Infamy has not been kind to Rachel Dolezal, the former NAACP leader who kicked off a national debate about racial identity after claiming she is black though her parents are white.
The only work she’s been offered since the scandal broke in 2015 is in reality TV and pornography, she says in a new interview with Britain’s The Guardian newspaper.
She still, unapologetically, identifies as a black woman and does not believe she did anything wrong.
“I don’t think you can do something wrong with your identity if you’re living in your authenticity, and I am,” she told the Guardian. “If I thought it was wrong, I would admit it.
“I’m not going to stoop and apologize and grovel and feel bad about it.”
Today she is jobless, living on food stamps and is days away from being homeless, said the 39-year-old woman who used to lead the NAACP chapter in Spokane, Wash.
“She has applied for more than 100 jobs, but no one will hire her, not even to stack supermarket shelves,” The Guardian reports. “She applied for a position at the university where she used to teach, and says she was interviewed by former colleagues who pretended to have no recollection of having met her.
“She has changed her name on all her legal documents, but is still recognized wherever she goes. People point at her and laugh.”
Dolezal feels as if she is still atoning for what happened.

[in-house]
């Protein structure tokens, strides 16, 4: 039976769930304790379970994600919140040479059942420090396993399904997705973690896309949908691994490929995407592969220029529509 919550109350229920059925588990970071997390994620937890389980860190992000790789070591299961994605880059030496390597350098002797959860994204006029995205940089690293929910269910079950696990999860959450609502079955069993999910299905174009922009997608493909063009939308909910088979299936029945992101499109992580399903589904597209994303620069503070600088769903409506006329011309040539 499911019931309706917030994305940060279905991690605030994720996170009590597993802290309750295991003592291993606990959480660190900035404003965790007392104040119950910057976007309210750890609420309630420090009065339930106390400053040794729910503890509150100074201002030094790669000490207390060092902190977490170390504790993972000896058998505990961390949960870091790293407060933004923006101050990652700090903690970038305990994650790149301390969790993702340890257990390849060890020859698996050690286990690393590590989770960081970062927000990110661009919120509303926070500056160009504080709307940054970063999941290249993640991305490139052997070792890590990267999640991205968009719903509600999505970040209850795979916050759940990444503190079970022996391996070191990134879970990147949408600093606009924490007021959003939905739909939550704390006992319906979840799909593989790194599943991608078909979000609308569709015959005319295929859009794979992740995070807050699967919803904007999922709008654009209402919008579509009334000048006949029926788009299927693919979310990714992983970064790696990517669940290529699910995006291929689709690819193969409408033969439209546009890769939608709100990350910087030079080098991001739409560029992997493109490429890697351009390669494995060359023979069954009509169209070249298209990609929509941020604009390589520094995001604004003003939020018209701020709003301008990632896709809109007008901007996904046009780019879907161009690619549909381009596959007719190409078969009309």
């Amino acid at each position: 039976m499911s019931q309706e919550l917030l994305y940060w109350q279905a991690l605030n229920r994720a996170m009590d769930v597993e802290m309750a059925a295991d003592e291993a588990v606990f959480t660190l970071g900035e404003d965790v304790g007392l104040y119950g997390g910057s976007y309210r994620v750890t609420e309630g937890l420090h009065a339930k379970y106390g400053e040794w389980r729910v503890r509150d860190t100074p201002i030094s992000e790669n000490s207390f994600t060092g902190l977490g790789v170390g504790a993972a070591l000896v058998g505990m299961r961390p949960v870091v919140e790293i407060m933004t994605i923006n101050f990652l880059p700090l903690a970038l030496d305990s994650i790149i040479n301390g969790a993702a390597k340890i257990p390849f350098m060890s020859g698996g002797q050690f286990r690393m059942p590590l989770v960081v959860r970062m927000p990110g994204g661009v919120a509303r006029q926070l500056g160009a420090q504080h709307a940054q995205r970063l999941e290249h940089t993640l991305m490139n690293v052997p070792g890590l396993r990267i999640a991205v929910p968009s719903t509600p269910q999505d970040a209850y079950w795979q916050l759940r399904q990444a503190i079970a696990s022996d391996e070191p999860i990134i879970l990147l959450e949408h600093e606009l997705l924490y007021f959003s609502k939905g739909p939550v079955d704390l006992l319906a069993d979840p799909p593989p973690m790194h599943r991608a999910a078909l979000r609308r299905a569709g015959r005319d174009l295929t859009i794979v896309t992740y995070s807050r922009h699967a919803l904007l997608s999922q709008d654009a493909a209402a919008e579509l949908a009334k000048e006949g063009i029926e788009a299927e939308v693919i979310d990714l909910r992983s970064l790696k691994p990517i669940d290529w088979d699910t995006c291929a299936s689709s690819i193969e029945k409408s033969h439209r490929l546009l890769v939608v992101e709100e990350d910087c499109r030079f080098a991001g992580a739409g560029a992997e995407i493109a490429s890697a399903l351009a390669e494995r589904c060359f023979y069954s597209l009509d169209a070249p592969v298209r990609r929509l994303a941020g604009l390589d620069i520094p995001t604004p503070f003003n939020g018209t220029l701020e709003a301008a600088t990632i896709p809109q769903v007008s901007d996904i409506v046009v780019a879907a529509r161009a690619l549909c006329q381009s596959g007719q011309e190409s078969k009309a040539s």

Dolezal instigated national debate about racial identity when it was discovered that though she was living as a black woman she was born to white parents. Her parents released childhood photos of her as a young blonde girl to prove her biological Caucasian background.
She said in interviews that her hair style and tanned skin led people to believe she was black and she didn’t correct them.
At the height of the scandal she resigned her position with the NAACP and Eastern Washington University fired her from a teaching job.
She told the Guardian that she “began to see the world through black eyes” as a teenager when her parents adopted four black children.
She writes about that experience in her upcoming memoir, “In Full Color.” She said 30 publishing houses turned down her story until she found one willing to publish it.
“The narrative was that I’d offended both communities in an unforgivable way, so anybody who gave me a dime would be contributing to wrong and oppression and bad things, to a liar and a fraud and a con,” she told the Guardian.
Dolezal said she wrote her memoir to “set the record straight” and to open up a dialogue about race and identity and encourage people to be who they are.
“I feel like the idea of being trans-black would be much more accurate than ‘I’m white.’ Because you know, I’m not white,” she said.
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